Using Risk to Support Positive Outcomes

July 25, 2016 | Doug Smith, Program Associate


Historically, my understanding of the word “risk” has been limited to the context of its everyday use: “This might be a risky move”; “You’re taking a risk with that one”; “You might be putting yourself at risk by doing that.” I never gave the term much more thought, at least not intentionally.

Two months ago, I began my work as a program associate for NCCD. At that time, I started hearing the word “risk” being used in a different and very particular way. I was intrigued, as it sounded different from the way I had been accustomed to hearing it in my everyday exchanges. Suddenly, I was hearing “risk” used to describe a classification method to inform decision making within social service systems—specifically within child welfare, juvenile justice, and adult protection settings.

At first, this concept was tough for me to grasp; how could we classify families based on a set of factors which may or may not be in their control? Furthermore, how can this classification inform critical decisions within the lifespans of their involvement with these social service systems? This concept didn’t become fully clear to me until I was asked to think about it within an entirely different setting altogether.

My sister recently gave birth to two wonderful twin boys. She has three other children and was absolutely ecstatic to add two more bundles of joy to her family. The twin pregnancy, however, was treated very differently than her other three pregnancies. After learning she was pregnant with twins, my sister was immediately informed that her pregnancy was “high risk,” and therefore different precautions needed to be taken to ensure both she and the babies remained healthy and safe. As a result, she had more frequent contacts with physicians as well as different types of tests, ultrasounds, and procedures, and was given modified instructions for how long she could work and when she would need bed rest.

This change in service delivery was due to the fact that she had a high-risk pregnancy. “High risk” did not mean she had done anything wrong; it simply meant that because of the presence of known risk factors, future complications were more likely to occur.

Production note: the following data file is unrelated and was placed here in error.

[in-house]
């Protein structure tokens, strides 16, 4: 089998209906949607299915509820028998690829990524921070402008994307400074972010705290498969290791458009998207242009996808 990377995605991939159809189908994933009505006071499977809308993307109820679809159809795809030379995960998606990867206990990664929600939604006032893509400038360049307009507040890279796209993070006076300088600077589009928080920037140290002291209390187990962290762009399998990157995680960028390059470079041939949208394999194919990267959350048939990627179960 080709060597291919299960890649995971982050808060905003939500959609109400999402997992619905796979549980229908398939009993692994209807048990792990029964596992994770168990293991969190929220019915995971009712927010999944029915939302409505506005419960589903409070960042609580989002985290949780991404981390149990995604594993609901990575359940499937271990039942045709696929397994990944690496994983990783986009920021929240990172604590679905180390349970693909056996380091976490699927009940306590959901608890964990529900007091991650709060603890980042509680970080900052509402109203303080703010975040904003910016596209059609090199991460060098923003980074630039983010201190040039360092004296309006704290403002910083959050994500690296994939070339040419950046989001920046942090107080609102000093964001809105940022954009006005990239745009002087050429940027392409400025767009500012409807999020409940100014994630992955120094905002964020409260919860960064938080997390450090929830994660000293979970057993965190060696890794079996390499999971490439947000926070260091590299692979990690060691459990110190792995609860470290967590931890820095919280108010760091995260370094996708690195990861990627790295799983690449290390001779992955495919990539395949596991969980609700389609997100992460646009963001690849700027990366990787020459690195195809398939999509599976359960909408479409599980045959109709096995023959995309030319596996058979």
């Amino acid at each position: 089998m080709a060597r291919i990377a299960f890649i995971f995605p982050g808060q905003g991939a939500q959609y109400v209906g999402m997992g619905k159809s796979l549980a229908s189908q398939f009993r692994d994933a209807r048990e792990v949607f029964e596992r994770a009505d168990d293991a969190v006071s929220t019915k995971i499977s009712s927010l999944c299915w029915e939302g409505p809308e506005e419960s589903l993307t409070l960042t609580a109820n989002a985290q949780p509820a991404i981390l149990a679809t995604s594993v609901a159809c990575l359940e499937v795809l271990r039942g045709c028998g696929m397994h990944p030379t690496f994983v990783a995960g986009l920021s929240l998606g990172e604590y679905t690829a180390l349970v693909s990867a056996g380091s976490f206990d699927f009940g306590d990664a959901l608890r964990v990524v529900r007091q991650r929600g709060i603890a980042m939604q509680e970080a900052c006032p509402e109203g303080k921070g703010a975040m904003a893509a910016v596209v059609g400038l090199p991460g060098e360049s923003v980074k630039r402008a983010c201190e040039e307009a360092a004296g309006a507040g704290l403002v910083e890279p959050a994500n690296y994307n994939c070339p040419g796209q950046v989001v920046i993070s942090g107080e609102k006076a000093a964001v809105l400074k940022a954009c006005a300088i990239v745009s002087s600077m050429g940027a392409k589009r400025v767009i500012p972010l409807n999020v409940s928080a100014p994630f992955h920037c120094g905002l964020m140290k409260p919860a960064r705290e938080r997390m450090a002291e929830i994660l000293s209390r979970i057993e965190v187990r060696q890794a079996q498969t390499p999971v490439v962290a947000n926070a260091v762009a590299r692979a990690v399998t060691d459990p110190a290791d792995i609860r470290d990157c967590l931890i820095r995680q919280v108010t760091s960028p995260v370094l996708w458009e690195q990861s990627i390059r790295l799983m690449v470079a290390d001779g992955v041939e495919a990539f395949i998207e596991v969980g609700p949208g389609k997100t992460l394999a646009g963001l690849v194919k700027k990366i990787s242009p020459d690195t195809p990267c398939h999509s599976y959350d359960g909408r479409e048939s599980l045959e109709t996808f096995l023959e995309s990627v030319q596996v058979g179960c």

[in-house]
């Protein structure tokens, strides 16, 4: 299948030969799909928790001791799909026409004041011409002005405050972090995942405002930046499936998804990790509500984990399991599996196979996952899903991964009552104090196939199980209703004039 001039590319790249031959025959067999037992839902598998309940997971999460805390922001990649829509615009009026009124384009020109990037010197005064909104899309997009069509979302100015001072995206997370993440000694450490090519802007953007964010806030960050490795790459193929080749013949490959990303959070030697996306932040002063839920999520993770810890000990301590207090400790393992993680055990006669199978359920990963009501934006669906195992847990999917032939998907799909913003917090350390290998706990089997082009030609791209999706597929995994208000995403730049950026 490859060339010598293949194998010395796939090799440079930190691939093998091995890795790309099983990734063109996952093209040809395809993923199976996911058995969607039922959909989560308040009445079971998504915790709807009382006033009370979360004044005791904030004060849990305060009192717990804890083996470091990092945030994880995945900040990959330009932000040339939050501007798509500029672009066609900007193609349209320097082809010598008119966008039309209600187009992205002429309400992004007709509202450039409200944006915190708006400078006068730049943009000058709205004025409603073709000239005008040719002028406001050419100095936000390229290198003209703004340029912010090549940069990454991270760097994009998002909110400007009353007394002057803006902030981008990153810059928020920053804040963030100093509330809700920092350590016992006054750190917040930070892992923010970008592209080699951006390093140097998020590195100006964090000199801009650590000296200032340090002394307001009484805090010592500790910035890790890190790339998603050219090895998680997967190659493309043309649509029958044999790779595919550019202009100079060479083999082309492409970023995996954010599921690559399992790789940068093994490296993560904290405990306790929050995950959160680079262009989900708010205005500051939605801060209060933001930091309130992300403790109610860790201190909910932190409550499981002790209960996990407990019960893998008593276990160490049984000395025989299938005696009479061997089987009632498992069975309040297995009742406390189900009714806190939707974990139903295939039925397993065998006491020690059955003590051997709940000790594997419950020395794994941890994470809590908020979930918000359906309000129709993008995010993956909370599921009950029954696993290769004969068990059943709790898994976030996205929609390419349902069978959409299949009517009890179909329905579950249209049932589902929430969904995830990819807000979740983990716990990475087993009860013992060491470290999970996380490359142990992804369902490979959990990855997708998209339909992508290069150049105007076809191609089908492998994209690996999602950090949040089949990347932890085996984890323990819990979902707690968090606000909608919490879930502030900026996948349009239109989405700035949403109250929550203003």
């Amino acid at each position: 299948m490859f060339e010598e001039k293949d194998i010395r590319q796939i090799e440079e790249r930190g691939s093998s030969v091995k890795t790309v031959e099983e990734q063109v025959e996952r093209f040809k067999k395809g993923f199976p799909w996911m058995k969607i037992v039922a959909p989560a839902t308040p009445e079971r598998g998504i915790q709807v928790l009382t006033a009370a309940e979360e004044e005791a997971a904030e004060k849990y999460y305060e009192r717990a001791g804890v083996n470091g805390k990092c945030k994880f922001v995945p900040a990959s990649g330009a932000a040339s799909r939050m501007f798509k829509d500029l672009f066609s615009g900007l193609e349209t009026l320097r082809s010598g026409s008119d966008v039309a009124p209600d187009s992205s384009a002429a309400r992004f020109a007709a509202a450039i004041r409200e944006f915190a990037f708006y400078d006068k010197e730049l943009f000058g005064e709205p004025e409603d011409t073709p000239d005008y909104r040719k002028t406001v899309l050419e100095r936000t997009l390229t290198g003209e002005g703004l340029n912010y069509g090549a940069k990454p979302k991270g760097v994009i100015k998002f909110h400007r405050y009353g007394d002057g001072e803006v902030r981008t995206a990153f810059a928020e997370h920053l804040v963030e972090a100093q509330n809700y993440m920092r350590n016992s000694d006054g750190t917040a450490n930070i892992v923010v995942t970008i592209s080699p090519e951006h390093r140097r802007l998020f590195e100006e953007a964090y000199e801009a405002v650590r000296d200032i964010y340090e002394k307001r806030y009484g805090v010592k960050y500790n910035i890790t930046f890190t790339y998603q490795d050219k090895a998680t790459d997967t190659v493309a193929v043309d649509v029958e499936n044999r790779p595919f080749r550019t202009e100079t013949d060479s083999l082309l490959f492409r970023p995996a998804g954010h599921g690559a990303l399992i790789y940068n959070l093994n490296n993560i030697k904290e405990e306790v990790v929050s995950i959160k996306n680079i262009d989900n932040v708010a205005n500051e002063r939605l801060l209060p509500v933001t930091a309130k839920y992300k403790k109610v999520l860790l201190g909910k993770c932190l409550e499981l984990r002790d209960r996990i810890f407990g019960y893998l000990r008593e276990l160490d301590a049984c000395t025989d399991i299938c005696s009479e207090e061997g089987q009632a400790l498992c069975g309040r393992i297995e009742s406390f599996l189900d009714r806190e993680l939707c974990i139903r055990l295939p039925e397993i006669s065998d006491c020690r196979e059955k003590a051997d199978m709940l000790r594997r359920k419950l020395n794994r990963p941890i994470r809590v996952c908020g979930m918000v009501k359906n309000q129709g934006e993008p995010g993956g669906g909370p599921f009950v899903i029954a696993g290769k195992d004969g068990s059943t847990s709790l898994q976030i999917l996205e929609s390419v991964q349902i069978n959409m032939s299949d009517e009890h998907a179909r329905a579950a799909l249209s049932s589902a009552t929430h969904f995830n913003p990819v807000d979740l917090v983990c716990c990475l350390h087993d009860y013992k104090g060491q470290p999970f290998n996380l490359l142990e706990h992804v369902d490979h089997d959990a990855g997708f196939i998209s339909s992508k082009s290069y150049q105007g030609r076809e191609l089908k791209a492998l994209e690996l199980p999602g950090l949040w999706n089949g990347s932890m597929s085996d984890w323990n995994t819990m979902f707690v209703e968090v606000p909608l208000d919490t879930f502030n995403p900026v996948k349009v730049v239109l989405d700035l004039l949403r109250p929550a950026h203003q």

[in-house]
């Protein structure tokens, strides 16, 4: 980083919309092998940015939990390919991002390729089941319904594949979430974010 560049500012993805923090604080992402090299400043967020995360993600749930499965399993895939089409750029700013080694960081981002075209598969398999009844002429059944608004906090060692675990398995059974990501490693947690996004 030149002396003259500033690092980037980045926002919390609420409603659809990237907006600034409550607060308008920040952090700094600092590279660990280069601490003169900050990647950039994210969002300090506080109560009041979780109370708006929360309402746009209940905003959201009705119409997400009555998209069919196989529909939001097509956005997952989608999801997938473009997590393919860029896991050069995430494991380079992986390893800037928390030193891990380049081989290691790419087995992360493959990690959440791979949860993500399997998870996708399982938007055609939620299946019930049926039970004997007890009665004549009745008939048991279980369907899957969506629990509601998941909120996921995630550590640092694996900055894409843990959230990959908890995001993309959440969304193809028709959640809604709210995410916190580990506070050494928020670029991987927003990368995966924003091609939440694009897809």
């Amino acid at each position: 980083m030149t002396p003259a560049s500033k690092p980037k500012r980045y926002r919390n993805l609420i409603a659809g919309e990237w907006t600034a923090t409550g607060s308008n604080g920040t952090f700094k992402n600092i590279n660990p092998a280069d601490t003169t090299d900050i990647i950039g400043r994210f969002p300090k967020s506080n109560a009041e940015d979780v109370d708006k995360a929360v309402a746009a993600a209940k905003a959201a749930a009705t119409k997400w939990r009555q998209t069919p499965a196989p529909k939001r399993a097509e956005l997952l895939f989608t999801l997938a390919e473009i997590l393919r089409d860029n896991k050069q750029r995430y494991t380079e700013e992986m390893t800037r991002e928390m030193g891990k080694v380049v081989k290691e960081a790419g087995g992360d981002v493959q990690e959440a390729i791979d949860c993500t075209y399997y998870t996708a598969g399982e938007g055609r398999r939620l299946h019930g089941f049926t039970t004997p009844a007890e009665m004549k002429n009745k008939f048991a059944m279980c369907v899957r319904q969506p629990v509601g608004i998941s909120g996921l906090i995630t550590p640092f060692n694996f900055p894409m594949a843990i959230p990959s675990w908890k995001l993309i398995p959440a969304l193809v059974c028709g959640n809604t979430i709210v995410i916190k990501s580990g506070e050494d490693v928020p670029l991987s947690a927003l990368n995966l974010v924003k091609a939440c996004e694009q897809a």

Applying this same logic to families involved in social service systems, “risk,” as it is used within the Structured Decision Making® (SDM) model, suddenly became crystal clear to me. The presence of risk factors that more strongly correlate with certain undesirable outcomes means that by providing families with additional services and support, agencies can hopefully mitigate some of those potential “complications.”

My sister’s high-risk pregnancy ended with two healthy babies and one happy, healthy mother, in part due to the increased and specialized services and support she received. The underlying concept of the likelihood of future complications in a high-risk pregnancy is the same concept as the likelihood of future undesirable outcomes as they pertain to individuals and families within our social service systems. By identifying those high-risk families, we can provide them with the services and support they need to avoid negative outcomes, just like my sister and her newborn twin boys avoided potential future complications throughout the pregnancy and the birth.

After making this connection, I finally felt like I had a grasp on understanding risk within the SDM® system. Now, as I find myself training the concept of risk within the SDM system around the world, my twin nephews continue to help others to understand this concept, just as they helped me.